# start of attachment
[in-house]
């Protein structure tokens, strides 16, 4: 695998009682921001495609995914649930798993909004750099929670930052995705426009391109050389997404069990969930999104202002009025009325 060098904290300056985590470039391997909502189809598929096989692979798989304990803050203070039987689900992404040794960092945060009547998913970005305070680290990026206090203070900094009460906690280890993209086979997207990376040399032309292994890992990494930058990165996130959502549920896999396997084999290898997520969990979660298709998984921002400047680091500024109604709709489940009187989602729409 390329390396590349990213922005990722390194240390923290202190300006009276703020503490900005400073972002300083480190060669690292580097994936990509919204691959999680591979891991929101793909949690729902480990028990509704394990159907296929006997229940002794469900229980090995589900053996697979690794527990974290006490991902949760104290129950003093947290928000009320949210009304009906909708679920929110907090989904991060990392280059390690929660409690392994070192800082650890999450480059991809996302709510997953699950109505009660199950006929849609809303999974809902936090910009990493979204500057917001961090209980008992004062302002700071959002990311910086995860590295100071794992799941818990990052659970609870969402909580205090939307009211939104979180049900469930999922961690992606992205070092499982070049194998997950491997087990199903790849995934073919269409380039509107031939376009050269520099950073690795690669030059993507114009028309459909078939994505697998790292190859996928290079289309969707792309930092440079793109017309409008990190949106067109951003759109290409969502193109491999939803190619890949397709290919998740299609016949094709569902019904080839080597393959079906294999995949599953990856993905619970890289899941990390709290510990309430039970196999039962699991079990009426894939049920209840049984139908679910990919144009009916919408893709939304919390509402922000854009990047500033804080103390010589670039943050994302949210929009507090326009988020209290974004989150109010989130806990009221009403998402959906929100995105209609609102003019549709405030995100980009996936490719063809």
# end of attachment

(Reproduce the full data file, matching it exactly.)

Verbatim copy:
[in-house]
């Protein structure tokens, strides 16, 4: 695998009682921001495609995914649930798993909004750099929670930052995705426009391109050389997404069990969930999104202002009025009325 060098904290300056985590470039391997909502189809598929096989692979798989304990803050203070039987689900992404040794960092945060009547998913970005305070680290990026206090203070900094009460906690280890993209086979997207990376040399032309292994890992990494930058990165996130959502549920896999396997084999290898997520969990979660298709998984921002400047680091500024109604709709489940009187989602729409 390329390396590349990213922005990722390194240390923290202190300006009276703020503490900005400073972002300083480190060669690292580097994936990509919204691959999680591979891991929101793909949690729902480990028990509704394990159907296929006997229940002794469900229980090995589900053996697979690794527990974290006490991902949760104290129950003093947290928000009320949210009304009906909708679920929110907090989904991060990392280059390690929660409690392994070192800082650890999450480059991809996302709510997953699950109505009660199950006929849609809303999974809902936090910009990493979204500057917001961090209980008992004062302002700071959002990311910086995860590295100071794992799941818990990052659970609870969402909580205090939307009211939104979180049900469930999922961690992606992205070092499982070049194998997950491997087990199903790849995934073919269409380039509107031939376009050269520099950073690795690669030059993507114009028309459909078939994505697998790292190859996928290079289309969707792309930092440079793109017309409008990190949106067109951003759109290409969502193109491999939803190619890949397709290919998740299609016949094709569902019904080839080597393959079906294999995949599953990856993905619970890289899941990390709290510990309430039970196999039962699991079990009426894939049920209840049984139908679910990919144009009916919408893709939304919390509402922000854009990047500033804080103390010589670039943050994302949210929009507090326009988020209290974004989150109010989130806990009221009403998402959906929100995105209609609102003019549709405030995100980009996936490719063809």